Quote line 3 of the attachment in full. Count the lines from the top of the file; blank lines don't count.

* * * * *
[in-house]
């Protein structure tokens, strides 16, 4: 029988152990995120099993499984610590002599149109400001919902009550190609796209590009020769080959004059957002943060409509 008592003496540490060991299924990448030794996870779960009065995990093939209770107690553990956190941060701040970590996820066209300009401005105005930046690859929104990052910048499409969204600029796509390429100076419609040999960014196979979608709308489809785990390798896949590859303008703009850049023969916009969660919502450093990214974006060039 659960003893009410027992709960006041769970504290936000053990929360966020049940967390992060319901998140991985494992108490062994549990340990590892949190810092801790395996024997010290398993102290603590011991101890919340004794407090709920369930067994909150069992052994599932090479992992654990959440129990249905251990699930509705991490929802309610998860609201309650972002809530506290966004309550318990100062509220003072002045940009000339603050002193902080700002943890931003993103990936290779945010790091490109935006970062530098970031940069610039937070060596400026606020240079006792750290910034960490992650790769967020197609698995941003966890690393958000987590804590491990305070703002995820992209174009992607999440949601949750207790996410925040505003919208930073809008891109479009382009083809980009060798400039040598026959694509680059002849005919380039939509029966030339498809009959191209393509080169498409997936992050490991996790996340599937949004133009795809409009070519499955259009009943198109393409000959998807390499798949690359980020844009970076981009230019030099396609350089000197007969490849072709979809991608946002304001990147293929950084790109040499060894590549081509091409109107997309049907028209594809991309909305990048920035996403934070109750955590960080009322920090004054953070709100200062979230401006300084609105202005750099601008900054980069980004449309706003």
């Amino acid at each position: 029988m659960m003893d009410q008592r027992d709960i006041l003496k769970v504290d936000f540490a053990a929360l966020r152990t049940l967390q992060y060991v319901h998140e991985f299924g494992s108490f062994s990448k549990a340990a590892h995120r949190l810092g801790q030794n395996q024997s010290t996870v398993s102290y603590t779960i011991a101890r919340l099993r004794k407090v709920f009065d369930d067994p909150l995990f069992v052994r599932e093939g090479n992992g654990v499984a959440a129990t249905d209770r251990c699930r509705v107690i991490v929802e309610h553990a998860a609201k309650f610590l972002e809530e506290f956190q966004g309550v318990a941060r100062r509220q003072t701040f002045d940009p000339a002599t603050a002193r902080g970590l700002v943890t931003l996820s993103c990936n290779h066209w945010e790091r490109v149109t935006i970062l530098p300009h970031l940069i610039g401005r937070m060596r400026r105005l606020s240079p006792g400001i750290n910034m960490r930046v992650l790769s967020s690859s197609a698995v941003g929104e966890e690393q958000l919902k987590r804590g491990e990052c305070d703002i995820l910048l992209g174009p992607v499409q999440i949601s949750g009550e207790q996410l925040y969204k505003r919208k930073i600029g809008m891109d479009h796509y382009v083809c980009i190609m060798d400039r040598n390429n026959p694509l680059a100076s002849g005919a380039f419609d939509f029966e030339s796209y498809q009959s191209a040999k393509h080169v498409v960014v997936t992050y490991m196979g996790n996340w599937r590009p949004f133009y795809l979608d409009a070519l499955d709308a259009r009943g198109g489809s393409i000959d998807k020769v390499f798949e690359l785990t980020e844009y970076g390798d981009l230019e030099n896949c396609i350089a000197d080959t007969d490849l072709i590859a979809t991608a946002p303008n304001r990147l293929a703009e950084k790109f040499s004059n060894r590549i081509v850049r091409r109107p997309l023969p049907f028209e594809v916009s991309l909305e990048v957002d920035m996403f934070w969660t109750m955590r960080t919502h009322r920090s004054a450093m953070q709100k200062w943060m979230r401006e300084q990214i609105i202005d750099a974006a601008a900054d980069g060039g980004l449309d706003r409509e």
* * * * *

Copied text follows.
């Amino acid at each position: 029988m659960m003893d009410q008592r027992d709960i006041l003496k769970v504290d936000f540490a053990a929360l966020r152990t049940l967390q992060y060991v319901h998140e991985f299924g494992s108490f062994s990448k549990a340990a590892h995120r949190l810092g801790q030794n395996q024997s010290t996870v398993s102290y603590t779960i011991a101890r919340l099993r004794k407090v709920f009065d369930d067994p909150l995990f069992v052994r599932e093939g090479n992992g654990v499984a959440a129990t249905d209770r251990c699930r509705v107690i991490v929802e309610h553990a998860a609201k309650f610590l972002e809530e506290f956190q966004g309550v318990a941060r100062r509220q003072t701040f002045d940009p000339a002599t603050a002193r902080g970590l700002v943890t931003l996820s993103c990936n290779h066209w945010e790091r490109v149109t935006i970062l530098p300009h970031l940069i610039g401005r937070m060596r400026r105005l606020s240079p006792g400001i750290n910034m960490r930046v992650l790769s967020s690859s197609a698995v941003g929104e966890e690393q958000l919902k987590r804590g491990e990052c305070d703002i995820l910048l992209g174009p992607v499409q999440i949601s949750g009550e207790q996410l925040y969204k505003r919208k930073i600029g809008m891109d479009h796509y382009v083809c980009i190609m060798d400039r040598n390429n026959p694509l680059a100076s002849g005919a380039f419609d939509f029966e030339s796209y498809q009959s191209a040999k393509h080169v498409v960014v997936t992050y490991m196979g996790n996340w599937r590009p949004f133009y795809l979608d409009a070519l499955d709308a259009r009943g198109g489809s393409i000959d998807k020769v390499f798949e690359l785990t980020e844009y970076g390798d981009l230019e030099n896949c396609i350089a000197d080959t007969d490849l072709i590859a979809t991608a946002p303008n304001r990147l293929a703009e950084k790109f040499s004059n060894r590549i081509v850049r091409r109107p997309l023969p049907f028209e594809v916009s991309l909305e990048v957002d920035m996403f934070w969660t109750m955590r960080t919502h009322r920090s004054a450093m953070q709100k200062w943060m979230r401006e300084q990214i609105i202005d750099a974006a601008a900054d980069g060039g980004l449309d706003r409509e």